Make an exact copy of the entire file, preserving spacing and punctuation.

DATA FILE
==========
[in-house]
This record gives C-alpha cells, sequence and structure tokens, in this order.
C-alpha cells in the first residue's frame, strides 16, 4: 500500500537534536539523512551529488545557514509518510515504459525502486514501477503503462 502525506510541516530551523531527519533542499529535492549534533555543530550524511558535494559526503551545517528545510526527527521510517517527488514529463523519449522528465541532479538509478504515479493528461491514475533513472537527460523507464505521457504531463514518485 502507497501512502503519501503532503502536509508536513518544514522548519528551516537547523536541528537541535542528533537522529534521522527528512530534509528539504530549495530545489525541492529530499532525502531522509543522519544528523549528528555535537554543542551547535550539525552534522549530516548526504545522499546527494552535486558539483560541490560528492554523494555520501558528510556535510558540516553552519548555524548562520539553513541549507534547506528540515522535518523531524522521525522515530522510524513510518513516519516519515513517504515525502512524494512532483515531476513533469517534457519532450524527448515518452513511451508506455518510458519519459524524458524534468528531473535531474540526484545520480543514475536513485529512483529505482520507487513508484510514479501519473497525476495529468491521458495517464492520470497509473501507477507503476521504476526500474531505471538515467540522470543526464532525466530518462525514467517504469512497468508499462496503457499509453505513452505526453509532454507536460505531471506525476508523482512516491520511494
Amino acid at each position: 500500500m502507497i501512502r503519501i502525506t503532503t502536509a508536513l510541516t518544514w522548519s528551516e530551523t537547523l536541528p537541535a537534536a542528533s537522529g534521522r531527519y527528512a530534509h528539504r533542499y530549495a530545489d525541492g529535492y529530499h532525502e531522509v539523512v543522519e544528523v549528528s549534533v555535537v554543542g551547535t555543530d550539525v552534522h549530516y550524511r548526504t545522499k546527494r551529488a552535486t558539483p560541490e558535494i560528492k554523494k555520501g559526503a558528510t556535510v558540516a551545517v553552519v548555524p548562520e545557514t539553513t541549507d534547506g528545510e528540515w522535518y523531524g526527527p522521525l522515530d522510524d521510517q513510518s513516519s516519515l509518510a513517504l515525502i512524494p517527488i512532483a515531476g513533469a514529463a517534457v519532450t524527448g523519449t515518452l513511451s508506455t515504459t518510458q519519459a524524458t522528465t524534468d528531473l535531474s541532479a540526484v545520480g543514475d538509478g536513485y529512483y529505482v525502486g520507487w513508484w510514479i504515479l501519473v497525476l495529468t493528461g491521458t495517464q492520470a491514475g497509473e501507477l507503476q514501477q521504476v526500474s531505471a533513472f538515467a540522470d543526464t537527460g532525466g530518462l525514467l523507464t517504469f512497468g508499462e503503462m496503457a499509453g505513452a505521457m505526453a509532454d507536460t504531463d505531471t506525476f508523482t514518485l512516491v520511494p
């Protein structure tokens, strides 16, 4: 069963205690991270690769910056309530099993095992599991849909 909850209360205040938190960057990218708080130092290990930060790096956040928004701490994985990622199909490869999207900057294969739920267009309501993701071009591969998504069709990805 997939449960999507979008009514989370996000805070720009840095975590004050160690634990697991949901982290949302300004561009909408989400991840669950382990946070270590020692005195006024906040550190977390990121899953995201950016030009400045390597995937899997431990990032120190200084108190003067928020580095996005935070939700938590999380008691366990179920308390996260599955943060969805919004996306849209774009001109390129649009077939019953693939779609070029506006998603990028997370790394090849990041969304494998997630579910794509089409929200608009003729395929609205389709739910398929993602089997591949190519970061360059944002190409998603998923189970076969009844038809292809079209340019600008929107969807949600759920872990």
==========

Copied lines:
[in-house]
This record gives C-alpha cells, sequence and structure tokens, in this order.
C-alpha cells in the first residue's frame, strides 16, 4: 500500500537534536539523512551529488545557514509518510515504459525502486514501477503503462 502525506510541516530551523531527519533542499529535492549534533555543530550524511558535494559526503551545517528545510526527527521510517517527488514529463523519449522528465541532479538509478504515479493528461491514475533513472537527460523507464505521457504531463514518485 502507497501512502503519501503532503502536509508536513518544514522548519528551516537547523536541528537541535542528533537522529534521522527528512530534509528539504530549495530545489525541492529530499532525502531522509543522519544528523549528528555535537554543542551547535550539525552534522549530516548526504545522499546527494552535486558539483560541490560528492554523494555520501558528510556535510558540516553552519548555524548562520539553513541549507534547506528540515522535518523531524522521525522515530522510524513510518513516519516519515513517504515525502512524494512532483515531476513533469517534457519532450524527448515518452513511451508506455518510458519519459524524458524534468528531473535531474540526484545520480543514475536513485529512483529505482520507487513508484510514479501519473497525476495529468491521458495517464492520470497509473501507477507503476521504476526500474531505471538515467540522470543526464532525466530518462525514467517504469512497468508499462496503457499509453505513452505526453509532454507536460505531471506525476508523482512516491520511494
Amino acid at each position: 500500500m502507497i501512502r503519501i502525506t503532503t502536509a508536513l510541516t518544514w522548519s528551516e530551523t537547523l536541528p537541535a537534536a542528533s537522529g534521522r531527519y527528512a530534509h528539504r533542499y530549495a530545489d525541492g529535492y529530499h532525502e531522509v539523512v543522519e544528523v549528528s549534533v555535537v554543542g551547535t555543530d550539525v552534522h549530516y550524511r548526504t545522499k546527494r551529488a552535486t558539483p560541490e558535494i560528492k554523494k555520501g559526503a558528510t556535510v558540516a551545517v553552519v548555524p548562520e545557514t539553513t541549507d534547506g528545510e528540515w522535518y523531524g526527527p522521525l522515530d522510524d521510517q513510518s513516519s516519515l509518510a513517504l515525502i512524494p517527488i512532483a515531476g513533469a514529463a517534457v519532450t524527448g523519449t515518452l513511451s508506455t515504459t518510458q519519459a524524458t522528465t524534468d528531473l535531474s541532479a540526484v545520480g543514475d538509478g536513485y529512483y529505482v525502486g520507487w513508484w510514479i504515479l501519473v497525476l495529468t493528461g491521458t495517464q492520470a491514475g497509473e501507477l507503476q514501477q521504476v526500474s531505471a533513472f538515467a540522470d543526464t537527460g532525466g530518462l525514467l523507464t517504469f512497468g508499462e503503462m496503457a499509453g505513452a505521457m505526453a509532454d507536460t504531463d505531471t506525476f508523482t514518485l512516491v520511494p
């Protein structure tokens, strides 16, 4: 069963205690991270690769910056309530099993095992599991849909 909850209360205040938190960057990218708080130092290990930060790096956040928004701490994985990622199909490869999207900057294969739920267009309501993701071009591969998504069709990805 997939449960999507979008009514989370996000805070720009840095975590004050160690634990697991949901982290949302300004561009909408989400991840669950382990946070270590020692005195006024906040550190977390990121899953995201950016030009400045390597995937899997431990990032120190200084108190003067928020580095996005935070939700938590999380008691366990179920308390996260599955943060969805919004996306849209774009001109390129649009077939019953693939779609070029506006998603990028997370790394090849990041969304494998997630579910794509089409929200608009003729395929609205389709739910398929993602089997591949190519970061360059944002190409998603998923189970076969009844038809292809079209340019600008929107969807949600759920872990």